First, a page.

Environmental Ontology

The idea that humans have no right to interfere with nature for any reason is not a new one by any means for Deep Ecological thought. It was and still is a pervasive thought among environmentalists whose belief is that that more for the natural environment by doing nothing given our poor track record for large scale intervention. Deep Ecology has held tightly to this principle since the early stages of the movement tying it very closing to Naess (1973, p96) who argues that an appropriate relationship with nature is “relational” adding that each life-form has “the equal right to live and blossom”. This idea is not without merit and many of the reasons for thinking this do resonate to this day with many people, even those not familiar with the intellectual origins of this thought. It derives from the idea that humans have a long history of being incredibly destructive towards nature and any intervention particularly on a large scale is likely to have unforeseeable consequences because according to many thinkers on this topic nature is far more complex then we can ever comprehend and that doing nothing would be better (for whom it is not clear) for nature given our track record of environmental interventions which have had dire consequences for non-human and human life. As a result, a deep skepticism for environmental intervention has emerged in response to this issue. One that as we have already suggested is not without merit. However, there was at the time a school of thought within Deep Ecology that begun to recognize the incoherencies of this formulation and even before Bookchin (1988) launched his scathing attack on Deep Ecology the issue of precisely what Deep Ecologists meant by “Biospherical Egalitarianism” which up to this point had been largely viewed as an ethical and moral issue. Richard Watson (1983, p252) in response to this growing movement of Deep Ecologists continuing to leave open the fundamental epistemic flaws in holistic environmental ethics specifically concerning notions of “non-anthropocentrism” and “ecocentrism”.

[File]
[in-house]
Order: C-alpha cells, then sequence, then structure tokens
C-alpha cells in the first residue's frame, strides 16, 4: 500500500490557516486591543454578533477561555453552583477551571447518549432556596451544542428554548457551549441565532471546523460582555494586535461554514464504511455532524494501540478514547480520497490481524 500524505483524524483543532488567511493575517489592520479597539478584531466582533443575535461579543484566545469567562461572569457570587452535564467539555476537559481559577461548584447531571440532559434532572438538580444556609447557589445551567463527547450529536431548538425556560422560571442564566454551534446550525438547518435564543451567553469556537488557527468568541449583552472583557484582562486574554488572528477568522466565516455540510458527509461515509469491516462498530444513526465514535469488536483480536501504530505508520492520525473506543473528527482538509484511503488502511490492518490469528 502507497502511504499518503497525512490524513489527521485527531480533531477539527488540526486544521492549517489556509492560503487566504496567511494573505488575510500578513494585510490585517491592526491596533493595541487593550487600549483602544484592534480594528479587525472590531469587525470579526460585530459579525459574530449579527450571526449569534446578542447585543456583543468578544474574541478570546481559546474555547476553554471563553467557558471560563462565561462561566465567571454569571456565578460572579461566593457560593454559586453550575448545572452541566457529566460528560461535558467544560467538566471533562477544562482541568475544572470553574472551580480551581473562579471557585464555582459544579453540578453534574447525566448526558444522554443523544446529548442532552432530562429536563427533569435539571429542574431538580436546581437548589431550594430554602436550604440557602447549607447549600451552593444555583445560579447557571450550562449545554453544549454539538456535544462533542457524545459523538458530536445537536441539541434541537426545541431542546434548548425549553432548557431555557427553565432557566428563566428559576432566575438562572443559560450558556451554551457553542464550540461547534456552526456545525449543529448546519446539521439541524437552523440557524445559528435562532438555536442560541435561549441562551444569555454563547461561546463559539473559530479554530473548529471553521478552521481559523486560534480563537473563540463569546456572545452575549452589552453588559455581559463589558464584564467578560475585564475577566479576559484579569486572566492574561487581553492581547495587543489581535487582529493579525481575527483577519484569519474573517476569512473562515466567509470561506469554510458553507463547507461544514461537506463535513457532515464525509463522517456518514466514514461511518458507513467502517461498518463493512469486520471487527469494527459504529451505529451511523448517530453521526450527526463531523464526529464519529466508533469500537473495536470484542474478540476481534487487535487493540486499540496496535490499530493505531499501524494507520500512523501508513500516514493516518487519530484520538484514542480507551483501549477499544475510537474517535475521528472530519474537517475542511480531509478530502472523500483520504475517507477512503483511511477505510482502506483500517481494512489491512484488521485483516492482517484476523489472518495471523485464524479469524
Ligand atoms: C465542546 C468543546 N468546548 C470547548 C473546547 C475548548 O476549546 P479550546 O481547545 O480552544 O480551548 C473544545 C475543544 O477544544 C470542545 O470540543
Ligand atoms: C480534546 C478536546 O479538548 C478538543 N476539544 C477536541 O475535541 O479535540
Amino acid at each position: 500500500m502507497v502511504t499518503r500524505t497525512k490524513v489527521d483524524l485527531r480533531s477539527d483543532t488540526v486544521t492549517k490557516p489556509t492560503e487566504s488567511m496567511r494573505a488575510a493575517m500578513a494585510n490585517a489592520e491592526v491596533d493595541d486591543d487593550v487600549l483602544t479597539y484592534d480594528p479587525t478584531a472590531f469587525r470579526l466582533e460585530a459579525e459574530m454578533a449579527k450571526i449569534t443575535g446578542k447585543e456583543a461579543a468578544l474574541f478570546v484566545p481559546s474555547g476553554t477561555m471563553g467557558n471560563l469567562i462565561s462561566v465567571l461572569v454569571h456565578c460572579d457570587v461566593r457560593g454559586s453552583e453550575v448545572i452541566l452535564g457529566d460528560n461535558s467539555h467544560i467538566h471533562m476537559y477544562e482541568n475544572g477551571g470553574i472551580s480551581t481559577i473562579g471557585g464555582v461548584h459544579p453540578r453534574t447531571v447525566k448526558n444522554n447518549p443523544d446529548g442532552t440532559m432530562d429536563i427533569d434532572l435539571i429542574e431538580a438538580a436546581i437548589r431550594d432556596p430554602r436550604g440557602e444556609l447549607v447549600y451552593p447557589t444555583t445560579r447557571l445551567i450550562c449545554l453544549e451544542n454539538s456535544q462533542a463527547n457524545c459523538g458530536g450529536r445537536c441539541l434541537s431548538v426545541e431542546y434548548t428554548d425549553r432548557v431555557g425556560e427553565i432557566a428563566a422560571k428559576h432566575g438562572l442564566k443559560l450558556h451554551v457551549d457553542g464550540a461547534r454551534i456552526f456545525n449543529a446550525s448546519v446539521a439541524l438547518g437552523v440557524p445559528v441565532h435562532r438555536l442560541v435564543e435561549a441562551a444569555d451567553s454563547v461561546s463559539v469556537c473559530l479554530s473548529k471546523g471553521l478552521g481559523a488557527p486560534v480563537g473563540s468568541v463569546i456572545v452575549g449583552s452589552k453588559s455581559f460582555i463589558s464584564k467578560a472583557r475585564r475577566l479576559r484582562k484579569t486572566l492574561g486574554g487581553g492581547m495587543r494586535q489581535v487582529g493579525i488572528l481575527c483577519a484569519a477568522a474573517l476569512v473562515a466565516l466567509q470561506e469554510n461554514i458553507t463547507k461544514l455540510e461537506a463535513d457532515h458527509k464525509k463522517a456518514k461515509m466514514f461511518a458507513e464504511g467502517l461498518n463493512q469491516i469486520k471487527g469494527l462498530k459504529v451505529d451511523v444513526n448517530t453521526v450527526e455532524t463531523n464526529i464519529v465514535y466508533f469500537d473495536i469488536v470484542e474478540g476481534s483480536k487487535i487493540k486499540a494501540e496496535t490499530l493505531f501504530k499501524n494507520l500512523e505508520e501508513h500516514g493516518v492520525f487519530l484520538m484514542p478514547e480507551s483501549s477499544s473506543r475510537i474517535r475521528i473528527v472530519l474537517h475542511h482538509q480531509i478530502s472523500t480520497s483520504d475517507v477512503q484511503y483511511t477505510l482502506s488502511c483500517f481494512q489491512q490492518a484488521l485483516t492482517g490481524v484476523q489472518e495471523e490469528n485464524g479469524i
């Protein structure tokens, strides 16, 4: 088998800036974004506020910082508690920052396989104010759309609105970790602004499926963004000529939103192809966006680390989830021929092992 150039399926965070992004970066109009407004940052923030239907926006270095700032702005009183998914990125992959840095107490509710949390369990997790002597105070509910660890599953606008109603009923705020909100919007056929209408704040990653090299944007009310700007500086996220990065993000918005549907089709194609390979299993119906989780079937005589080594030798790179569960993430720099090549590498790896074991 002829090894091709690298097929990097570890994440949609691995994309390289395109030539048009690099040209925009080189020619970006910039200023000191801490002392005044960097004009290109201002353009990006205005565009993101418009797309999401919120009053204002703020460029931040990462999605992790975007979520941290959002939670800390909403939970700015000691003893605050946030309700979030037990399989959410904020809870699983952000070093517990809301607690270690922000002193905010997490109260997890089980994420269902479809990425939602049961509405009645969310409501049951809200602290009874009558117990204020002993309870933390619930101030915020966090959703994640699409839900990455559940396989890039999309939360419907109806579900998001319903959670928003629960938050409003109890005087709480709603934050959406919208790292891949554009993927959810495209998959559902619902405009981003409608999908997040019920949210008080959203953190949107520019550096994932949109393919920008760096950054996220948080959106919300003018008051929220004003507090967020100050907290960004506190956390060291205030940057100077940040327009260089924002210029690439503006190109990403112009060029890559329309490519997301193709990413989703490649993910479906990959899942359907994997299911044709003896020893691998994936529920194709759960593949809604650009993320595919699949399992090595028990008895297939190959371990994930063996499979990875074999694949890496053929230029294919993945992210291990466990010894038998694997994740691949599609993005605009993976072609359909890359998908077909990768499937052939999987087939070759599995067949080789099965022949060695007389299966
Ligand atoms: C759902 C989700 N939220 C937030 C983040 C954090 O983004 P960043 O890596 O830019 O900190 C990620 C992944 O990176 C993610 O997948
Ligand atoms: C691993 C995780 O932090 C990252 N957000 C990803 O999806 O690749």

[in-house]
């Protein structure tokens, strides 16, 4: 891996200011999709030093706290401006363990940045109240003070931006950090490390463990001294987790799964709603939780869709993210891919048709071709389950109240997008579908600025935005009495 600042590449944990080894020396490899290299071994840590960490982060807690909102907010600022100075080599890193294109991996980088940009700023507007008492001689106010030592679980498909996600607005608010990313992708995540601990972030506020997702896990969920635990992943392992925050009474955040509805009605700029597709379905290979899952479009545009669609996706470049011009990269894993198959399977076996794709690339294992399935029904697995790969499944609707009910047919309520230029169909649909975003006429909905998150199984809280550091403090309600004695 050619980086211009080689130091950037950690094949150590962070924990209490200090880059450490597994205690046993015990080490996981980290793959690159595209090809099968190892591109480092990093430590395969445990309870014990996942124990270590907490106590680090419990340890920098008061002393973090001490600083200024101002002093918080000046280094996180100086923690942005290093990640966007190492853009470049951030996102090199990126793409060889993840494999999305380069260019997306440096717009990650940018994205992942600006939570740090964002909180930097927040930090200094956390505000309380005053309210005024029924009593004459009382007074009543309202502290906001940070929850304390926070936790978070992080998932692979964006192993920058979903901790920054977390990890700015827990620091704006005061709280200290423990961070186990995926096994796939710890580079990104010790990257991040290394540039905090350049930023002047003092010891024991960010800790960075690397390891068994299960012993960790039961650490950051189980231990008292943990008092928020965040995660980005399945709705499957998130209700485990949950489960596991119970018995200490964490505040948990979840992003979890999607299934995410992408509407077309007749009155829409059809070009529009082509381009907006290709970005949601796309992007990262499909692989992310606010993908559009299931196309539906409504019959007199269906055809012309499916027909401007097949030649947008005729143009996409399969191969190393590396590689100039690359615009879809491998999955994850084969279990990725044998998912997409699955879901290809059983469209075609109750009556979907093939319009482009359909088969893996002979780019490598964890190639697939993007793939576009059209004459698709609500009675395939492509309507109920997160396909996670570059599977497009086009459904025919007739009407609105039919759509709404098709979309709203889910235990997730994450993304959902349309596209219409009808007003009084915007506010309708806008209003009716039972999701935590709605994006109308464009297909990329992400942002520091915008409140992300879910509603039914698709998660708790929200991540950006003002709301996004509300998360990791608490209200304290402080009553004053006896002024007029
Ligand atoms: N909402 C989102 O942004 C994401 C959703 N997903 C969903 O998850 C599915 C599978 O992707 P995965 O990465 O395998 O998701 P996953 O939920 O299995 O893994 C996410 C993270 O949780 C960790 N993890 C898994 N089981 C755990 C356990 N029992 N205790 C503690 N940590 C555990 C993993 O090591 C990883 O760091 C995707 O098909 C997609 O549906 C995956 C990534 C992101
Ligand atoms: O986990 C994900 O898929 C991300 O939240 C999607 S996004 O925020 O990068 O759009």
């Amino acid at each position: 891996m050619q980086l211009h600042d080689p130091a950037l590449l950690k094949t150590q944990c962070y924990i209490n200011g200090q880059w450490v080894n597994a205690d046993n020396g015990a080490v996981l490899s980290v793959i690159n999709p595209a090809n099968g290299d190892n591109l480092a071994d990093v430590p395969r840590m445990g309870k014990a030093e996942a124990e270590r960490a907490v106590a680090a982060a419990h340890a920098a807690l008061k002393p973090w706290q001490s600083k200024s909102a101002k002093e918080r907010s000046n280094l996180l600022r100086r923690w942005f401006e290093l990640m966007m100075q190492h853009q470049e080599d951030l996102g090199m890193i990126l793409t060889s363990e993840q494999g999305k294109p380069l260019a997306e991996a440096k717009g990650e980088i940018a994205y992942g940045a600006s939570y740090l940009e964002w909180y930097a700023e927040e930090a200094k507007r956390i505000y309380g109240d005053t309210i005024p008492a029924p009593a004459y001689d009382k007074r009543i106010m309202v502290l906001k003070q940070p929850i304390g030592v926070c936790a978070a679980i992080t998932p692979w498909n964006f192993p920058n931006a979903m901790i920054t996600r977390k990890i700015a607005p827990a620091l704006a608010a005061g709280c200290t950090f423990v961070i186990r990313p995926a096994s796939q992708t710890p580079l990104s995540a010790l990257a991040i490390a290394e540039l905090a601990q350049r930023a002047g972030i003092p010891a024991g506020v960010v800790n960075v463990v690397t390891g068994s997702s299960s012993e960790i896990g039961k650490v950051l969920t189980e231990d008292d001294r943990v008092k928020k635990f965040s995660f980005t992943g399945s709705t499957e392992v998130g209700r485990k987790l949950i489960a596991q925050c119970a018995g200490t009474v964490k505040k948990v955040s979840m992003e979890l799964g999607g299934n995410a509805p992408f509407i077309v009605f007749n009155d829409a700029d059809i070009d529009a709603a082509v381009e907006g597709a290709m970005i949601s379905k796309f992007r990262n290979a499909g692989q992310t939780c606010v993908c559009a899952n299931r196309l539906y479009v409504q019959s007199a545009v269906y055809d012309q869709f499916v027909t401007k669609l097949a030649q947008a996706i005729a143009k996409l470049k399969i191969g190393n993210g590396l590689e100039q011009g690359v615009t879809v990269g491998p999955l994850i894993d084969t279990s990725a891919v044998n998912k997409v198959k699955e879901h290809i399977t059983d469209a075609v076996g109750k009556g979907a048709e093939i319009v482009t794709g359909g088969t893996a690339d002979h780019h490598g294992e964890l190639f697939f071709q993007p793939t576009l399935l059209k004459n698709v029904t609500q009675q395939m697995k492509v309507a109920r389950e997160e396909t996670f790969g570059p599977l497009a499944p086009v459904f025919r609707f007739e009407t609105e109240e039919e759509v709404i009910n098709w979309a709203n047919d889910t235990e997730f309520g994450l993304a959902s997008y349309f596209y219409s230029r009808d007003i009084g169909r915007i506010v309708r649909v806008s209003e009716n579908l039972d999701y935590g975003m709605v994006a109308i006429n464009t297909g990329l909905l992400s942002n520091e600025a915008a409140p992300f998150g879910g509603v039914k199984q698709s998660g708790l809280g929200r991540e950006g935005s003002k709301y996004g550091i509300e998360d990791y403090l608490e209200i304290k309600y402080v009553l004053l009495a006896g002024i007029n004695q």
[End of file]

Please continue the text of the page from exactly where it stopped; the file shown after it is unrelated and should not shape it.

“…the posing of man against nature in any way is anthropocentric. Man is a part of nature. Human ways-human culture-and human actions are as natural as are the ways in which any other species of animals behaves. But if we view the state of nature of Nature as being natural, undisturbed, and unperturbed only when human beings are not present, or only when human beings are curbing their natural behavior, then we are assuming that human beings are apart from, separate from, different from, removed from, or above nature. It is obvious that the ecosophy described above (Naess, Sessions and Rodman) is based on this position of setting man apart from or above nature (Do I mean even “sordid” and “perverted” human behavior? Yes, that is natural, too.)”